Safety of air recirculation/conditioning systems in buildings and on public transport

The potential for air conditioning and recirculation systems in buildings and buses to contribute to the spread of airborne virus, should be assessed and factored into guidance on their safe operation and on the matters affecting relaxation of lockdown arrangements. Scottish Government should provide evidence-based guidance to businesses, commercial landlords and transport operators on the safe operation of air conditioning and recirculation systems. In circumstances where the Scottish Government considers that air recirculation systems could compromise the effect of social distancing, they should consider requiring alternative measures, such as extract or natural ventilation or wider spacing between individuals than 2 metres, if these would reduce transmission risks. 

Why the contribution is important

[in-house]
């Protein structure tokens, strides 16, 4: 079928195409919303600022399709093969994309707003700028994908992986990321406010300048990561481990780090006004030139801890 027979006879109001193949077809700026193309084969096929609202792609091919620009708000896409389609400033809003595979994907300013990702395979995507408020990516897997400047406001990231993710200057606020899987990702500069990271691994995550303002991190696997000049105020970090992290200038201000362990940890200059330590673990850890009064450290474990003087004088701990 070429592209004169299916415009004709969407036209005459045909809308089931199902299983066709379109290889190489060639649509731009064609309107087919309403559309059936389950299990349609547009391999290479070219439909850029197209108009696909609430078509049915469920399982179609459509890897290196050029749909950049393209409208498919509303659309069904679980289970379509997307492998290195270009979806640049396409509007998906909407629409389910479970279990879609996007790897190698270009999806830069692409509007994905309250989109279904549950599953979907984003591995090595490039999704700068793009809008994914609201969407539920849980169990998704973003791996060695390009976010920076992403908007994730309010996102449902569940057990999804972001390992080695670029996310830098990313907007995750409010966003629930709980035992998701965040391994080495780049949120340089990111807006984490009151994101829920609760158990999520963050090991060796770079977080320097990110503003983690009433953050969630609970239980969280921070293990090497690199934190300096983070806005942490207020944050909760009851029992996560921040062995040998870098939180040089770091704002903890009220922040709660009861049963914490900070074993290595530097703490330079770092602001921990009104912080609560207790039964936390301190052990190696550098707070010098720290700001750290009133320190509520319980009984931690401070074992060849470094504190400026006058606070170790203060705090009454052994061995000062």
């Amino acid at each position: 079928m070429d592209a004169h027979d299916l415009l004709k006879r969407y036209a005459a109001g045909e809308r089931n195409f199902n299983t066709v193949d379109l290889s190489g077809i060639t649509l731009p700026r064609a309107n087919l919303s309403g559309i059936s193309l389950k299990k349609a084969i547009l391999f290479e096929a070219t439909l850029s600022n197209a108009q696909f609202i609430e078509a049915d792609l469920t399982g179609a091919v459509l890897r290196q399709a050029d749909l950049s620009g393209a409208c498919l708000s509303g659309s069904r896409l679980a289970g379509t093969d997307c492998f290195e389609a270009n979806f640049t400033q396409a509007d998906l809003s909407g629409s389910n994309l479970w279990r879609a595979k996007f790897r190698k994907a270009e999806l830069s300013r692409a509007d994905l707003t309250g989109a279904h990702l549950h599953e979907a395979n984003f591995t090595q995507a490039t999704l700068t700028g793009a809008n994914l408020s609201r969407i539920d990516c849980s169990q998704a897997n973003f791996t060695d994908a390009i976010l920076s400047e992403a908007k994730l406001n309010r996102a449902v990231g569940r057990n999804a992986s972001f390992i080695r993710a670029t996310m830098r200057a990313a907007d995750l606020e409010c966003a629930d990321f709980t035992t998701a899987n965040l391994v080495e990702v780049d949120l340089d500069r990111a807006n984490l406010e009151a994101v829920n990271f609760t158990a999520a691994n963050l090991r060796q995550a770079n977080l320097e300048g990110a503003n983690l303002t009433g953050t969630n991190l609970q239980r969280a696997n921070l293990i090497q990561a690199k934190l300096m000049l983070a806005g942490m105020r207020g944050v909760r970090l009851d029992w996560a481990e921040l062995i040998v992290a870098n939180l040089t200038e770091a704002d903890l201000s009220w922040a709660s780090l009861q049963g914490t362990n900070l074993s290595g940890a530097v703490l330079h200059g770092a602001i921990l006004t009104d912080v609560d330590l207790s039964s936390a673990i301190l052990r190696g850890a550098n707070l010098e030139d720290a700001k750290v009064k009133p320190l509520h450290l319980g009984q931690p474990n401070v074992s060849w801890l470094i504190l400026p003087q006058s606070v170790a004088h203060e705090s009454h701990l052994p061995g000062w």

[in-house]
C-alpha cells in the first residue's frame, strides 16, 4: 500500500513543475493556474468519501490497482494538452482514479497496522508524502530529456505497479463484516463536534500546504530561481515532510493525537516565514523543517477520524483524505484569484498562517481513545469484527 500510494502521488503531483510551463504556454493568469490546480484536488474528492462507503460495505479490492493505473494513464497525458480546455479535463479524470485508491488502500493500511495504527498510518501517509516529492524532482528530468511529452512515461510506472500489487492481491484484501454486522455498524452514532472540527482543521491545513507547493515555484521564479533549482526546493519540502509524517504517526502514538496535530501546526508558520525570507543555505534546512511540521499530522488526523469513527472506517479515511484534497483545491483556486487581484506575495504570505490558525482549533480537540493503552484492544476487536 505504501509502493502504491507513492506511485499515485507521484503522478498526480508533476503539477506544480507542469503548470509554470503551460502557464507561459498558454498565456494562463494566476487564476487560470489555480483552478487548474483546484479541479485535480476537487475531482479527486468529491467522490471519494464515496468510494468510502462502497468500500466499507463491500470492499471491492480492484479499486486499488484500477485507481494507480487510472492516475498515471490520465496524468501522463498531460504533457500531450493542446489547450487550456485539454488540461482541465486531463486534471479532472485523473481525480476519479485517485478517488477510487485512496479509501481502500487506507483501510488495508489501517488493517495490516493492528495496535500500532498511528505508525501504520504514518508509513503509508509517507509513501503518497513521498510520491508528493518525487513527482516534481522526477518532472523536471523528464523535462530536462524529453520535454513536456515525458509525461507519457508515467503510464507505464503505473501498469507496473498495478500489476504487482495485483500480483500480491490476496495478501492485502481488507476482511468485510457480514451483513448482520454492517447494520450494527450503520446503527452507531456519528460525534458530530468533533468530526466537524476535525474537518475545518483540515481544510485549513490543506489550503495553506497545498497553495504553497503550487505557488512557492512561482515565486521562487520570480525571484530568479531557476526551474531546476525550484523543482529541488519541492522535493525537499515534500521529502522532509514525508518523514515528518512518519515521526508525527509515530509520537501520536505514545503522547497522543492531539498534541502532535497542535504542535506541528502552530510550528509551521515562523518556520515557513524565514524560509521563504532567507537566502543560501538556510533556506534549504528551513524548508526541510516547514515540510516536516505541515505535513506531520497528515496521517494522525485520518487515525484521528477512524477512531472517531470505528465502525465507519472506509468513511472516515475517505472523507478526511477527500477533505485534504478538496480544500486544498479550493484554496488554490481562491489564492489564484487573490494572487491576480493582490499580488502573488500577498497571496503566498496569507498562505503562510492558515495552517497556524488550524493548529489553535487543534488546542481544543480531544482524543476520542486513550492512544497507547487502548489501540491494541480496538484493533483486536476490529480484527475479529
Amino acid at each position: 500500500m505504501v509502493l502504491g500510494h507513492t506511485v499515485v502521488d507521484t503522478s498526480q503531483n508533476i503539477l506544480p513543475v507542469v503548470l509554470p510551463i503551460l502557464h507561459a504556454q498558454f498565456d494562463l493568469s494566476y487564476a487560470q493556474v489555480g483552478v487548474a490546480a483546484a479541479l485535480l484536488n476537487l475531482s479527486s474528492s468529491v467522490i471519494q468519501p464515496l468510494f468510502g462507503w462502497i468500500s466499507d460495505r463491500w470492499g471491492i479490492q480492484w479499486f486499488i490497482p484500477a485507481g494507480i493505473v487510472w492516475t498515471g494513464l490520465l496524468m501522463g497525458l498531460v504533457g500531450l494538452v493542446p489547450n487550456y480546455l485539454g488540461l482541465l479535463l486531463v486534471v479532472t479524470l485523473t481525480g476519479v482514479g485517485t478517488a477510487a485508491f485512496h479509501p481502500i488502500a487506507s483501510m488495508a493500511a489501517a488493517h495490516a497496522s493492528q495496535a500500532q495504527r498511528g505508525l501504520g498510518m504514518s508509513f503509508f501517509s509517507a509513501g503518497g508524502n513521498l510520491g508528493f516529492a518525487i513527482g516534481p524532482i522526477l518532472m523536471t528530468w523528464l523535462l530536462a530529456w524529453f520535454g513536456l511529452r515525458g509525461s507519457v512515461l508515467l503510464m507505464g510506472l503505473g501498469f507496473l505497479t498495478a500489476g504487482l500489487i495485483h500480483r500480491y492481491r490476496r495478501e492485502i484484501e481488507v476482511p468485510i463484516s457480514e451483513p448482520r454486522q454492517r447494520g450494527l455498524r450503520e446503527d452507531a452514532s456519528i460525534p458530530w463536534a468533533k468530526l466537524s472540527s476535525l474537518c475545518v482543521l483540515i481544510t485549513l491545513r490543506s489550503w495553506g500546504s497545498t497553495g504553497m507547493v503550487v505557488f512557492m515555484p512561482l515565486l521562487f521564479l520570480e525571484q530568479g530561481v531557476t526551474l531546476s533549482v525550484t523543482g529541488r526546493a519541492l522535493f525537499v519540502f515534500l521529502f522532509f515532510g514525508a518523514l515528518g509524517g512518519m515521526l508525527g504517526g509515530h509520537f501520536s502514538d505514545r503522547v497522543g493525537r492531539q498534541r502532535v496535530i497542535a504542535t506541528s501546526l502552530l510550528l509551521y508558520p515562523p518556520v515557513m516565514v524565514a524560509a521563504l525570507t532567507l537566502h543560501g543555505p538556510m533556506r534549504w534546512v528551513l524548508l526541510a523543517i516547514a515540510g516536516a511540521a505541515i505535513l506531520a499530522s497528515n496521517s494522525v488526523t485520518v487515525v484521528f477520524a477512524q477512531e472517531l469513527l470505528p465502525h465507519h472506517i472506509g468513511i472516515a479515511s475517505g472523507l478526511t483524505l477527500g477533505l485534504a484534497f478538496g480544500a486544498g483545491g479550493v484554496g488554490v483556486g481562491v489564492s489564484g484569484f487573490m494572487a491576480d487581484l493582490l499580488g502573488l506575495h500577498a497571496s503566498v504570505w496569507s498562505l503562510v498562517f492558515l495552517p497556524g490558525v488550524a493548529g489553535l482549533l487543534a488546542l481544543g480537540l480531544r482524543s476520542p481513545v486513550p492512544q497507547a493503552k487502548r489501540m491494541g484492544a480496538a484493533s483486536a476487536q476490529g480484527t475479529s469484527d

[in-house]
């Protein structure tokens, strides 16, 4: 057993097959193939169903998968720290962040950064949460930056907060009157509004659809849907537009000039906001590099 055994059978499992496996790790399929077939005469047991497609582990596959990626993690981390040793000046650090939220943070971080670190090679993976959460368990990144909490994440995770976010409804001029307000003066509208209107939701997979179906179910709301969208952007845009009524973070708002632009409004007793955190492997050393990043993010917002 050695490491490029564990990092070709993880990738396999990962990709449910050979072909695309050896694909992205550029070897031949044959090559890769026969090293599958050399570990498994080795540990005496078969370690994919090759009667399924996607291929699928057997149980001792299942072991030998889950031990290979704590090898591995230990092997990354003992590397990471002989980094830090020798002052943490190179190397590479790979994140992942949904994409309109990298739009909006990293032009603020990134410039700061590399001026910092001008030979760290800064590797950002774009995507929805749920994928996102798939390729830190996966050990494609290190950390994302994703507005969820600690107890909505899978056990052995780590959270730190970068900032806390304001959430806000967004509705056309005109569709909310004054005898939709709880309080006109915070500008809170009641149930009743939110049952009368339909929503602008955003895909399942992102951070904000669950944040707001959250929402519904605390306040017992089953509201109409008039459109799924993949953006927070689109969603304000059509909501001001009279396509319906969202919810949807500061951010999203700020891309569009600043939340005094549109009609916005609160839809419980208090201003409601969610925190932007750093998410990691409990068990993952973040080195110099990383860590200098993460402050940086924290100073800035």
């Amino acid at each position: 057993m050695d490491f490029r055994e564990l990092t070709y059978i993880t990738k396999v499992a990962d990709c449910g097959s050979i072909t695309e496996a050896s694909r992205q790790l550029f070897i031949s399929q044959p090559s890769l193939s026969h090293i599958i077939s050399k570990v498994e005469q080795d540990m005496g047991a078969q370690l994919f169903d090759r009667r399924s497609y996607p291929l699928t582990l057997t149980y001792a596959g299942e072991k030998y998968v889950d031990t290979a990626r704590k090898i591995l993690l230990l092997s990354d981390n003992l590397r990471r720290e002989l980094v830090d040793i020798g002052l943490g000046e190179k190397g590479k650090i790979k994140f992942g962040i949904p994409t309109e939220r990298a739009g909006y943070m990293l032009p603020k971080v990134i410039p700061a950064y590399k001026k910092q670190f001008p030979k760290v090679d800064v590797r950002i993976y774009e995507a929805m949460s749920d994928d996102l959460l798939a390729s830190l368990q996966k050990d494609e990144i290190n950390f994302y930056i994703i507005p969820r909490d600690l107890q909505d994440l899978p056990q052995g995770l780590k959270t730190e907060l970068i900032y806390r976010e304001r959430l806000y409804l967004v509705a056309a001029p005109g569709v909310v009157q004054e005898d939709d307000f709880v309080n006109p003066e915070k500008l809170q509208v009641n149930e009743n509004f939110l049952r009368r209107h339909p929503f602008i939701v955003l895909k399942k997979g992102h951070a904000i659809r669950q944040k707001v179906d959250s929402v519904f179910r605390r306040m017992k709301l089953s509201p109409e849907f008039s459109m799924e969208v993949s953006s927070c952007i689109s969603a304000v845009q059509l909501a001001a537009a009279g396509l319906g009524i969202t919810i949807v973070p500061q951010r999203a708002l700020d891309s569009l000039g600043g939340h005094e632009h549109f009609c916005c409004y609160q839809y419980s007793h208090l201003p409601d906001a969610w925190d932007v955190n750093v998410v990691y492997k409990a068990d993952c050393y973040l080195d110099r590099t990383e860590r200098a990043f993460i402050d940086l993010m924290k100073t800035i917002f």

If air handling systems are likely to increase the risk of airborne virus transmission, they could compromise or even negate the benefits of social distancing indoors and increase the transmission "R" factor. There is some published evidence to suggest that air conditioning systems could contribute to coronavirus transmission patterns viz: 

Volume 26, Number 7—July 2020, Research Letter: "COVID-19 Outbreak Associated with Air Conditioning in Restaurant, Guangzhou, China, 2020", 

The Federation of European Heating, Ventilation and Air Conditioning Associations has provided an assessment and guidance to its members, which includes assessment of risks and additional measures: REHVA COVID-19 guidance document, April 3, 2020, "How to operate and use building services in order to prevent the spread of the coronavirus disease (COVID-19) virus (SARS-CoV-2) in workplaces"

by PeterM on May 10, 2020 at 09:34PM

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